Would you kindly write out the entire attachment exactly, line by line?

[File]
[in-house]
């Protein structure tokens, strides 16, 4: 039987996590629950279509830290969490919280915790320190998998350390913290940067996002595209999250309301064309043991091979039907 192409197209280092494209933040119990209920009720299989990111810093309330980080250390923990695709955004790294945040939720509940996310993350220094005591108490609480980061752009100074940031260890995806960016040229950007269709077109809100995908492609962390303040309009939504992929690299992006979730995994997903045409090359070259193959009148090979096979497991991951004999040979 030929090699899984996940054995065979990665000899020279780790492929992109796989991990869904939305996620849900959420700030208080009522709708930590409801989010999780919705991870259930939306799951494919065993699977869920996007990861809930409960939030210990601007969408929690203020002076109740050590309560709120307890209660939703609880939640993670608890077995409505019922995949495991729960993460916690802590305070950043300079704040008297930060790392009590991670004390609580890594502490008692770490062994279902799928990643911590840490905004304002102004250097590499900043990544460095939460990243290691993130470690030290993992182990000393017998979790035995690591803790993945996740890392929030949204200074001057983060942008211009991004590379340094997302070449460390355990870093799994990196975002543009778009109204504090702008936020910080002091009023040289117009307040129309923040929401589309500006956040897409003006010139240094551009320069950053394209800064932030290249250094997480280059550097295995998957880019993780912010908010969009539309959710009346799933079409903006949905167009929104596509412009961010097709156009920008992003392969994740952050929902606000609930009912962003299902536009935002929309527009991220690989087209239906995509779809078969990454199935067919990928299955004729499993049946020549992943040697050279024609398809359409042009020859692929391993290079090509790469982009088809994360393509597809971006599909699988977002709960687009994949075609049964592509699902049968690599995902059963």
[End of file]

[in-house]
């Protein structure tokens, strides 16, 4: 039987996590629950279509830290969490919280915790320190998998350390913290940067996002595209999250309301064309043991091979039907 192409197209280092494209933040119990209920009720299989990111810093309330980080250390923990695709955004790294945040939720509940996310993350220094005591108490609480980061752009100074940031260890995806960016040229950007269709077109809100995908492609962390303040309009939504992929690299992006979730995994997903045409090359070259193959009148090979096979497991991951004999040979 030929090699899984996940054995065979990665000899020279780790492929992109796989991990869904939305996620849900959420700030208080009522709708930590409801989010999780919705991870259930939306799951494919065993699977869920996007990861809930409960939030210990601007969408929690203020002076109740050590309560709120307890209660939703609880939640993670608890077995409505019922995949495991729960993460916690802590305070950043300079704040008297930060790392009590991670004390609580890594502490008692770490062994279902799928990643911590840490905004304002102004250097590499900043990544460095939460990243290691993130470690030290993992182990000393017998979790035995690591803790993945996740890392929030949204200074001057983060942008211009991004590379340094997302070449460390355990870093799994990196975002543009778009109204504090702008936020910080002091009023040289117009307040129309923040929401589309500006956040897409003006010139240094551009320069950053394209800064932030290249250094997480280059550097295995998957880019993780912010908010969009539309959710009346799933079409903006949905167009929104596509412009961010097709156009920008992003392969994740952050929902606000609930009912962003299902536009935002929309527009991220690989087209239906995509779809078969990454199935067919990928299955004729499993049946020549992943040697050279024609398809359409042009020859692929391993290079090509790469982009088809994360393509597809971006599909699988977002709960687009994949075609049964592509699902049968690599995902059963």